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Ian’s Labyrinth (Part 3)


This Post contains SPOILERS of puzzles that appear the book The Maze of Games by Mike Selinker, specifically ones in Chapter 1: Diamonds in the Rough.

I visited my family in Glenwood Springs last weekend and spent some time hanging out with Ian and solving puzzles. Since I don’t have text messages to reference I summarize our puzzle sessions without quotations.

I discovered that Ian is not making any marking in his copy of the book — that may be the popular approach though I confess that I am solving all of the puzzles on the book pages in pencil. For the more involved grid puzzles he is making a photocopy of the page but in other instances he uses a spiral notebook to work out solutions. In some cases he isn’t sure at the outset which approach is more practical. His initial impression of “Stories to Be Told” was that it was a trivially simple logic maze that he could solve by tracing his finger. After a few attempts, he changed to the photocopy approach and worked with a pencil.


The two puzzles we spent the most time on over the weekend were “The Shifty, Craven Kind” and “A Giant Among Men” — the former a variety grid puzzle and the latter an acrostic. Both puzzles involve crossword-style clues, so a lot of my tutelage involved clue parsing Internet research methods. Ian is still nascent with clue style puzzles so I would try to train him on equivalency skills. He was stuck on the clue “Gets into a contest” and I silver-plattered the answer by explaining that VIE is a verb meaning to enter a contest. When Ian noted that VIE is three letters and the answer required four, I reminded him to look at the verb inflection of the clue. Of course, this focus on equivalence has some exceptions. When Ian was working on the clue {Separating: 2 wds.} he expected a clue ending in ING but instead found one ending in EEN. I coaxed him to the correct answers and then demonstrated some contextual replacement examples. The grammar of crosswords is natural when you’ve been solving them for decades but the nuances are sometimes difficult to explain to a beginner.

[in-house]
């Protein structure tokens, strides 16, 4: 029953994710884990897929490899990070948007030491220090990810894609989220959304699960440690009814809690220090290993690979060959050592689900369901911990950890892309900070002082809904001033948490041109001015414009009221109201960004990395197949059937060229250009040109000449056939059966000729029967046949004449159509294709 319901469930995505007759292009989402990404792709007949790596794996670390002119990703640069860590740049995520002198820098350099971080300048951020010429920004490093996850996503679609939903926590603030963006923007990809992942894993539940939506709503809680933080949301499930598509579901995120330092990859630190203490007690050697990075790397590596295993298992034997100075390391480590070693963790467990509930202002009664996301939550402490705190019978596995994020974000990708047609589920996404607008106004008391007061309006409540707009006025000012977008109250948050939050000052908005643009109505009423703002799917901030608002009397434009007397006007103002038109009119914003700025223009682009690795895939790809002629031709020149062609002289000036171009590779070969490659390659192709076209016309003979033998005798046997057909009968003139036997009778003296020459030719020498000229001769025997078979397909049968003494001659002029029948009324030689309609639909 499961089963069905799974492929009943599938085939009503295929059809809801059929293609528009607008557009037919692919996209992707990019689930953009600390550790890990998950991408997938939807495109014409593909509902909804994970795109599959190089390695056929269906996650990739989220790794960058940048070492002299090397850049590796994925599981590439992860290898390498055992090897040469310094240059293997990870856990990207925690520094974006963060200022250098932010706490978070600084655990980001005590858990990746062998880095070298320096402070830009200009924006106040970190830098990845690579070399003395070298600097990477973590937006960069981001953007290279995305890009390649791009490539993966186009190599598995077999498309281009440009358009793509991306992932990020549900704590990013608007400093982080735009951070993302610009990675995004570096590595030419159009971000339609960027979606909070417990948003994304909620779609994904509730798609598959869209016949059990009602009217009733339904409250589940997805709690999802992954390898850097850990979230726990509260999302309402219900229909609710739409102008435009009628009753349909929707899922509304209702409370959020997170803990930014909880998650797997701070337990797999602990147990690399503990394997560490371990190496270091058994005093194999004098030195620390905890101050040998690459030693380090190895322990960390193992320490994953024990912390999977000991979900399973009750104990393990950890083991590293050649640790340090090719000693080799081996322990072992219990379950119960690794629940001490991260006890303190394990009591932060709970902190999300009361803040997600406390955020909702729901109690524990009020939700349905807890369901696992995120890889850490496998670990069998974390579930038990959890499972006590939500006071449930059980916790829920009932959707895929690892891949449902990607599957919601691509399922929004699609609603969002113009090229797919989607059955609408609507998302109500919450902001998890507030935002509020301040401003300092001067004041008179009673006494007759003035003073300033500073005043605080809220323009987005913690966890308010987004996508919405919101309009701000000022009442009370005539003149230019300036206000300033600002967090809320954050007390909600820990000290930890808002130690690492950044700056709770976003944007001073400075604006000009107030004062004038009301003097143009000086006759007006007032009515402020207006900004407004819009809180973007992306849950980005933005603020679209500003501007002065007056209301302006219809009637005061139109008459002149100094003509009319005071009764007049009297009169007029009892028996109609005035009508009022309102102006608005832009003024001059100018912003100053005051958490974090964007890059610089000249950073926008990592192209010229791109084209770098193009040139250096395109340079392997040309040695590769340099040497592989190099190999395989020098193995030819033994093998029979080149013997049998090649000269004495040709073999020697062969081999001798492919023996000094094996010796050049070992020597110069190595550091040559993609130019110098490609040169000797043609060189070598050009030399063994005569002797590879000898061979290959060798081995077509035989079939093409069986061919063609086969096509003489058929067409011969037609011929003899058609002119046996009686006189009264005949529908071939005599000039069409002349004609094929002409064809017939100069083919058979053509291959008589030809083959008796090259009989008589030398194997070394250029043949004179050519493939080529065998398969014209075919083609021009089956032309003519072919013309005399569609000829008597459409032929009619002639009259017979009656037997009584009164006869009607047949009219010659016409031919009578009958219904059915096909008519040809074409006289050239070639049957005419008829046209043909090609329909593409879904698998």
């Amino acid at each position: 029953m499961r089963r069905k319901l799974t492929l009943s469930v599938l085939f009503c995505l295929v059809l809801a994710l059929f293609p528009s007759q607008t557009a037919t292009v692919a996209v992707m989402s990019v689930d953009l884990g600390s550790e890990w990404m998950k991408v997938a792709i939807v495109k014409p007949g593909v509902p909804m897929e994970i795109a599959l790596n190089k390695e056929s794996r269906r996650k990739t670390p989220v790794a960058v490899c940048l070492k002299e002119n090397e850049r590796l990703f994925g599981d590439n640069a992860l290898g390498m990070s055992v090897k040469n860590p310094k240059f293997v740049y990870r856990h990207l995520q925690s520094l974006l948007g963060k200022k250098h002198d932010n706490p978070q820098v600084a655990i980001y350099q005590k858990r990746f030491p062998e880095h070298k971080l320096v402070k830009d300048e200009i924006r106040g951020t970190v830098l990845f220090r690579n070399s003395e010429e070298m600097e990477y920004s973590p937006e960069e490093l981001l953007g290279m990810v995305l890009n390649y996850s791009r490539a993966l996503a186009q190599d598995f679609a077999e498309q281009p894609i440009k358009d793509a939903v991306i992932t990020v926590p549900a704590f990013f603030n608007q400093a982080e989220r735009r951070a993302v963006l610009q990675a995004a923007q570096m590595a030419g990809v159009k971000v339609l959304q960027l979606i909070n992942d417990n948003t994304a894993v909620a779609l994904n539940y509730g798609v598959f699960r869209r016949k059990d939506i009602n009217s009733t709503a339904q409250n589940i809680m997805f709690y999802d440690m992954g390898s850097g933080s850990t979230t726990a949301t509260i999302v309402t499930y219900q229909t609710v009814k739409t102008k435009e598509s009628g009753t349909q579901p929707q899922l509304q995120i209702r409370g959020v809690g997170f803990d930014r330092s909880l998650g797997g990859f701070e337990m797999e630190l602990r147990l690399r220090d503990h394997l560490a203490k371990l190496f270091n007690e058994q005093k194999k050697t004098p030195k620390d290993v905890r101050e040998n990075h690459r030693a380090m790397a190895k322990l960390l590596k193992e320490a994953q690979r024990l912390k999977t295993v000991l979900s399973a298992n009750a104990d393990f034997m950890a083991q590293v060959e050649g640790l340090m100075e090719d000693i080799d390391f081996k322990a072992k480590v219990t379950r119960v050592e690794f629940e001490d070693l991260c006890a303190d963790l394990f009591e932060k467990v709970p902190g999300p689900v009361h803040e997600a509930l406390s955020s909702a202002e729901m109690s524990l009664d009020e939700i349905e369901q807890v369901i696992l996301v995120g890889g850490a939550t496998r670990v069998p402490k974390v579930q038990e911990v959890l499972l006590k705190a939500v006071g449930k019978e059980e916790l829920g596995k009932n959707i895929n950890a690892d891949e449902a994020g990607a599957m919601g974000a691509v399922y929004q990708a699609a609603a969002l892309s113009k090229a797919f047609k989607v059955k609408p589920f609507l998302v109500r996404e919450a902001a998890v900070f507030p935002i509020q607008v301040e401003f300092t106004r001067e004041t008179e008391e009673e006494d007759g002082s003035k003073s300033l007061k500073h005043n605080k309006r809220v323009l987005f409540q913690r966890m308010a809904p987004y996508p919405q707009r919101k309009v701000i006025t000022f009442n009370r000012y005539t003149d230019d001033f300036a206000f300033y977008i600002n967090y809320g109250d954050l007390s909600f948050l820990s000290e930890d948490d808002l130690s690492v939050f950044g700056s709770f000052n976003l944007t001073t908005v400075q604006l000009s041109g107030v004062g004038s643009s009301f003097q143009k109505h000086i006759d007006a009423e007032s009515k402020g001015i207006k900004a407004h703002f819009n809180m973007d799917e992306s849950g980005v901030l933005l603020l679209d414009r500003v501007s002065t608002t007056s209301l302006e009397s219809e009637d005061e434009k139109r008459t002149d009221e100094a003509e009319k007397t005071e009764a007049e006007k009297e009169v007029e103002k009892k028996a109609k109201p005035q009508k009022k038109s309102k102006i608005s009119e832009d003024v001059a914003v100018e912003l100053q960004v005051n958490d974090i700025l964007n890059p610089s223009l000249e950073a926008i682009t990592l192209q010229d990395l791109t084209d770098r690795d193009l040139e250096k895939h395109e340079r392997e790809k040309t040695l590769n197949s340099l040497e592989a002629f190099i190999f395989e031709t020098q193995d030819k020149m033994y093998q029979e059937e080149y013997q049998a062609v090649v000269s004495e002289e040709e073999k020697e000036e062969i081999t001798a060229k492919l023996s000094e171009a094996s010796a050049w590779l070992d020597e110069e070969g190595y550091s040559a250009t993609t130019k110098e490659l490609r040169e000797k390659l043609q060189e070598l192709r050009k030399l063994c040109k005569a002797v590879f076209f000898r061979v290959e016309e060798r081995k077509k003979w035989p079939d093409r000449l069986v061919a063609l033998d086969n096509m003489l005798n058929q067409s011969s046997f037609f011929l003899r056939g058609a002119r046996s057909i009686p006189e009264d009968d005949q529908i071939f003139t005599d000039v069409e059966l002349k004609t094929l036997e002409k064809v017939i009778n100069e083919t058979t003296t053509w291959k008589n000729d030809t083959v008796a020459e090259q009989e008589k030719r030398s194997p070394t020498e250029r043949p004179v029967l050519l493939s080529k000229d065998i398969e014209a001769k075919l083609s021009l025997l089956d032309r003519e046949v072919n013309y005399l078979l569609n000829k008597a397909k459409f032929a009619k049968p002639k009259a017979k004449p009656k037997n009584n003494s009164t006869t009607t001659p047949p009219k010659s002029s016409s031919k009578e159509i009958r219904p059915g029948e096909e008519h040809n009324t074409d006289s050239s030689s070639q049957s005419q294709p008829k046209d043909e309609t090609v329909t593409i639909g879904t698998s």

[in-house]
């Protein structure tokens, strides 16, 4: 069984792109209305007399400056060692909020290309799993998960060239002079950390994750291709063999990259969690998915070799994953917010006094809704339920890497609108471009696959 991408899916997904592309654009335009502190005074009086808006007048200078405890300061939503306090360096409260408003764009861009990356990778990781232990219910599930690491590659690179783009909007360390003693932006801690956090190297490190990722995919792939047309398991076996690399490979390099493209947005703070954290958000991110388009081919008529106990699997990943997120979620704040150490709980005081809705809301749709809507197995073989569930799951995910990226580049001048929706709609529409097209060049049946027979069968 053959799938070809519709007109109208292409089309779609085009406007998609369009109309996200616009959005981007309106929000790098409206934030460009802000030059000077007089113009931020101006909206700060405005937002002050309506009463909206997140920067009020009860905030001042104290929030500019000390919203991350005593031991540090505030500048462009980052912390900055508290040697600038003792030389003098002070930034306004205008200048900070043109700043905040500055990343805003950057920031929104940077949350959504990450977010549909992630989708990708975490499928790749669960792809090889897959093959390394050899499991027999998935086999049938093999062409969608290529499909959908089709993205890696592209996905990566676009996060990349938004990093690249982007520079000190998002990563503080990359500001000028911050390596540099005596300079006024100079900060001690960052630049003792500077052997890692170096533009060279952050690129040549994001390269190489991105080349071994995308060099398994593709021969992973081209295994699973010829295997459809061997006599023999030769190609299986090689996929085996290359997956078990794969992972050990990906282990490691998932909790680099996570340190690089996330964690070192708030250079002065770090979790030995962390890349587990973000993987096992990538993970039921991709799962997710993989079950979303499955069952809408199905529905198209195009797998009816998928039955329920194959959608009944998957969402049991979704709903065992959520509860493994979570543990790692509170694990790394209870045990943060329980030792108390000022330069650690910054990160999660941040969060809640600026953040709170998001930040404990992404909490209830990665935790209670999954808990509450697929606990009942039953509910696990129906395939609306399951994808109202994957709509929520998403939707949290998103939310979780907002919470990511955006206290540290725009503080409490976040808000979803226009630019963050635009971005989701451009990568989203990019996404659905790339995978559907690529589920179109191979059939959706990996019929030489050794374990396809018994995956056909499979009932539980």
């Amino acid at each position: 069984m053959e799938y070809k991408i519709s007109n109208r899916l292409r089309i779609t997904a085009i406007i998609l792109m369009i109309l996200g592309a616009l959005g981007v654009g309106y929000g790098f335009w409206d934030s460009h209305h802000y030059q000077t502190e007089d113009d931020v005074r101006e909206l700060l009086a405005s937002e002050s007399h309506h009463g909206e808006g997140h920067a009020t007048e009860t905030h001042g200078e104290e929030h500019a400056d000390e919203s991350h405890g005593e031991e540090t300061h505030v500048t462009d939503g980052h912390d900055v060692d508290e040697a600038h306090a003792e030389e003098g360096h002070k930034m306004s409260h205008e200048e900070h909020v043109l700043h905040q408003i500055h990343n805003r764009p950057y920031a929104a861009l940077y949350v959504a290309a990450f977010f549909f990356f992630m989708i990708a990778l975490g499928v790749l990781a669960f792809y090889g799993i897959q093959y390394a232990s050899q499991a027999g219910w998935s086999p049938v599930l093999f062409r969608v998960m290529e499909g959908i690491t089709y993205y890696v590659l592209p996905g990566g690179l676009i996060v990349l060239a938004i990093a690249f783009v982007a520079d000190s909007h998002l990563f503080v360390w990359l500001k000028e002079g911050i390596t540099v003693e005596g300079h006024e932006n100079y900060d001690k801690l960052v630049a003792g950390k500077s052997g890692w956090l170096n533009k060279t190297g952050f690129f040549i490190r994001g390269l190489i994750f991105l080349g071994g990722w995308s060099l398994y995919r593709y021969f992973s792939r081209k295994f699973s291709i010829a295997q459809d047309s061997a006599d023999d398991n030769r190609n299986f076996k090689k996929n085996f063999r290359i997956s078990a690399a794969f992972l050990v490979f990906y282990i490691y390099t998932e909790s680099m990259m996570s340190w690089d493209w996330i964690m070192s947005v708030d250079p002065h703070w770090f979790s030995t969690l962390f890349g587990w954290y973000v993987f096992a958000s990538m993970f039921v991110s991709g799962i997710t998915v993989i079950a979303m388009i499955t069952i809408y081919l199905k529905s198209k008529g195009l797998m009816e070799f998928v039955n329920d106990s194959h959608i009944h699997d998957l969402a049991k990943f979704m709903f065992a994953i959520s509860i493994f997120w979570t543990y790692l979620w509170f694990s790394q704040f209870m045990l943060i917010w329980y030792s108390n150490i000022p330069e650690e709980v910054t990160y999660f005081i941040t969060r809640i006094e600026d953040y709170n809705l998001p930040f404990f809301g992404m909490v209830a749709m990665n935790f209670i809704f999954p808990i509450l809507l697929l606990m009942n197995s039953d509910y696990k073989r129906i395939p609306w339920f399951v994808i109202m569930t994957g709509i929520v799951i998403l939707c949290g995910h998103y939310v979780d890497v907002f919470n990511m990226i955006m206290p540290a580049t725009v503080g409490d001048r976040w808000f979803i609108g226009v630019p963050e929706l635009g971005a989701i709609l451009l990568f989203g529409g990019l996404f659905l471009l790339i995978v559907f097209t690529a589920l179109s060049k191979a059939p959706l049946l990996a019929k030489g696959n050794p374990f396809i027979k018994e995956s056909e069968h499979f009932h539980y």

The research strategies made a stronger impression given that Ian is savvy with the Internet. When he didn’t know the {First Venetian in China: 2 wds.} I suggested that he Google the phrase and guaranteed that the answer would be prominent in the first hit. For {Martini ingredient} I recommended Wikipedia; he quickly found the answer and also learned whether adding vermouth makes a martini dryer or sweeter. Given an answer with the letters ?G??RA?CE, I showed him the website OneLook. I also had him set the preferences to crossword mode so {Not under consideration: 3 wds.} fell quickly with the letters ?F?TH??A?LE. The acrostic puzzle was apparently the first of that type that Ian had ever encountered. I guided him on making back-and-forth progress with the clues and the quotation, but he reached a point where his interest was waning and he started asking me to confirm guesses of the final answer. I suggested that he could Google some of the words from the quotation and look for the entire passage to fill in the missing letters. In this case, the quotation was from the Book of Judges and Ian had already deduced the word “razor” so Googling provided several versions of the passage in the early hits.

I’m still working out a strategy for Ian’s requests for answer confirmations, which can be excessive and unearned. I understand that he looks upon me as a resource but its not always clear if I’m being tapped as an experienced puzzler or an adult who simply does things for an unmotivated youngster. As I was driving back to Denver he texted me a guess to the Diamonds chapter metapuzzle (which happened to be correct). I postponed my response until Monday, but when I saw that he was confident in his guess and was already working on the puzzles in the next chapter, I confirmed that he was on the right track.


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